author = "Luis Pereira and Saraiva, {Ivo H.} and Oliveira, {A. Sofia F.} and Soares, {Cl{\'a}udio M.} and Louro, {Ricardo O.} and Carlos Fraz{\~a}o",
year = "2017",
month = "10",
day = "1",
doi = "10.1016/j.bbabio.2017.07.002",
language = "English",
volume = "1858",
pages = "847--853",
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TY - JOUR

T1 - Molecular structure of FoxE, the putative iron oxidase of Rhodobacter ferrooxidans SW2

AU - Pereira, Luis

AU - Saraiva, Ivo H.

AU - Oliveira, A. Sofia F.

AU - Soares, Cláudio M.

AU - Louro, Ricardo O.

AU - Frazão, Carlos

PY - 2017/10/1

Y1 - 2017/10/1

N2 - The ancient metabolism of photoferrotrophy is likely to have played a key role in the biogeochemical cycle of iron on Early Earth leading to the deposition of Banded Iron Formations prior to the emergence of oxygenic photosynthesis. Extant organisms still performing this metabolism provide a convenient window to peer into its molecular mechanisms. Here we report the molecular structure of FoxE, the putative terminal iron oxidase of Rhodobacter ferrooxidans SW2. This protein is organized as a trimer with two hemes and a disulfide bridge per monomer. The distance between hemes, their solvent exposure and the surface electrostatics ensure a controlled electron transfer rate. They also guarantee segregation between electron capture from ferrous iron and electron release to downstream acceptors, which do not favor the precipitation of ferric iron. Combined with the functional characterization of this protein, the structure reveals how iron oxidation can be performed in the periplasmic space of this Gram-negative bacterium at circumneutral pH, while minimizing the risk of mineral precipitation and cell encrustation.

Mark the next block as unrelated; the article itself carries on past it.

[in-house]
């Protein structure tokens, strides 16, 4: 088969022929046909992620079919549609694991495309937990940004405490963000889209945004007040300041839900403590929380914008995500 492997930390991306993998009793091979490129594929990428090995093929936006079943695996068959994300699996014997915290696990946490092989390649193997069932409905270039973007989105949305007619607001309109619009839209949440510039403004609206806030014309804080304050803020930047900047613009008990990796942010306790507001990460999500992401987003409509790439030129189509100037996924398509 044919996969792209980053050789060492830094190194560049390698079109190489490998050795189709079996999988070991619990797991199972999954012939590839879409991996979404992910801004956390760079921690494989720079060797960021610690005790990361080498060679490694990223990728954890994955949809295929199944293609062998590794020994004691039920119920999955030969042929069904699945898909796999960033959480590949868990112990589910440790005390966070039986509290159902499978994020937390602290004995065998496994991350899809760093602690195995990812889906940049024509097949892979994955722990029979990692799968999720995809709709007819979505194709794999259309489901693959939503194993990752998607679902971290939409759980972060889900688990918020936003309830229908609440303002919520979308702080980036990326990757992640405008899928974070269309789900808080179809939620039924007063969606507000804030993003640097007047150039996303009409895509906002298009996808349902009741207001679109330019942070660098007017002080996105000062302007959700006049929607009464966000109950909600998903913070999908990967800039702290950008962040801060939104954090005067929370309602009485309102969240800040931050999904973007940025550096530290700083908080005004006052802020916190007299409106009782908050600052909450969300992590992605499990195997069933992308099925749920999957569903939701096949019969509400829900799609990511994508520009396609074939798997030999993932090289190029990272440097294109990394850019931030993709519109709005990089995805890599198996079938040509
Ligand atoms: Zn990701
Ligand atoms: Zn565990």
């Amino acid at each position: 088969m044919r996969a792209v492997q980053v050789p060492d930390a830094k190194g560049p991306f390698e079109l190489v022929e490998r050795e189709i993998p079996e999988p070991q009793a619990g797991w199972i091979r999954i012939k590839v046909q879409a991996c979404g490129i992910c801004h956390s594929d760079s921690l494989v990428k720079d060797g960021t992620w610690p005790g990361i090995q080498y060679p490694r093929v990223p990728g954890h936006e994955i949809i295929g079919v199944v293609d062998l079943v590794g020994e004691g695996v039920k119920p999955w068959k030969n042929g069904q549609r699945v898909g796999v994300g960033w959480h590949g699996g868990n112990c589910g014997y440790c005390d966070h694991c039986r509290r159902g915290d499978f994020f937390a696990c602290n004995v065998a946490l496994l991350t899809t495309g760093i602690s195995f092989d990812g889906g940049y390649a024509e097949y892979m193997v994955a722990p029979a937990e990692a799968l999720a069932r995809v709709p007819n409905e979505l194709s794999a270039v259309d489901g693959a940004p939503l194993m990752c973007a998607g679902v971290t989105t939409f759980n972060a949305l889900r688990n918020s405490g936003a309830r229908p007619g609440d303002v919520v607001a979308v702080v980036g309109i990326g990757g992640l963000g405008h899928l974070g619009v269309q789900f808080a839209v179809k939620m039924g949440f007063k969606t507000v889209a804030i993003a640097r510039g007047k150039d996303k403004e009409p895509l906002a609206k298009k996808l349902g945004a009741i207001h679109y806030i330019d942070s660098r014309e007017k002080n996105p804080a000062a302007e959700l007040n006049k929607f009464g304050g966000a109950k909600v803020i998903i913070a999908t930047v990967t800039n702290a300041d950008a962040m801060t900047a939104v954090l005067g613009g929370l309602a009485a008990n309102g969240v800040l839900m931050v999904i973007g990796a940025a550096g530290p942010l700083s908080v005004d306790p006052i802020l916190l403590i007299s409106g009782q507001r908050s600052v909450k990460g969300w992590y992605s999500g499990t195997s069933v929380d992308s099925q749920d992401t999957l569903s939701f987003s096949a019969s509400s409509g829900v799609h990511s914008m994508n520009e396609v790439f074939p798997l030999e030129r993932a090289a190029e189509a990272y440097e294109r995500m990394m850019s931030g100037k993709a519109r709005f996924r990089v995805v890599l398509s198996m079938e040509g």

AB - The ancient metabolism of photoferrotrophy is likely to have played a key role in the biogeochemical cycle of iron on Early Earth leading to the deposition of Banded Iron Formations prior to the emergence of oxygenic photosynthesis. Extant organisms still performing this metabolism provide a convenient window to peer into its molecular mechanisms. Here we report the molecular structure of FoxE, the putative terminal iron oxidase of Rhodobacter ferrooxidans SW2. This protein is organized as a trimer with two hemes and a disulfide bridge per monomer. The distance between hemes, their solvent exposure and the surface electrostatics ensure a controlled electron transfer rate. They also guarantee segregation between electron capture from ferrous iron and electron release to downstream acceptors, which do not favor the precipitation of ferric iron. Combined with the functional characterization of this protein, the structure reveals how iron oxidation can be performed in the periplasmic space of this Gram-negative bacterium at circumneutral pH, while minimizing the risk of mineral precipitation and cell encrustation.

KW - Crystallography

KW - Cytochrome

KW - Electron transfer

KW - Photoferrotrophy

KW - Surface electrostatics

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U2 - 10.1016/j.bbabio.2017.07.002

DO - 10.1016/j.bbabio.2017.07.002

M3 - Article

VL - 1858

SP - 847

EP - 853

JO - Biochimica Et Biophysica Acta-Bioenergetics

JF - Biochimica Et Biophysica Acta-Bioenergetics

SN - 0005-2728

IS - 10

ER -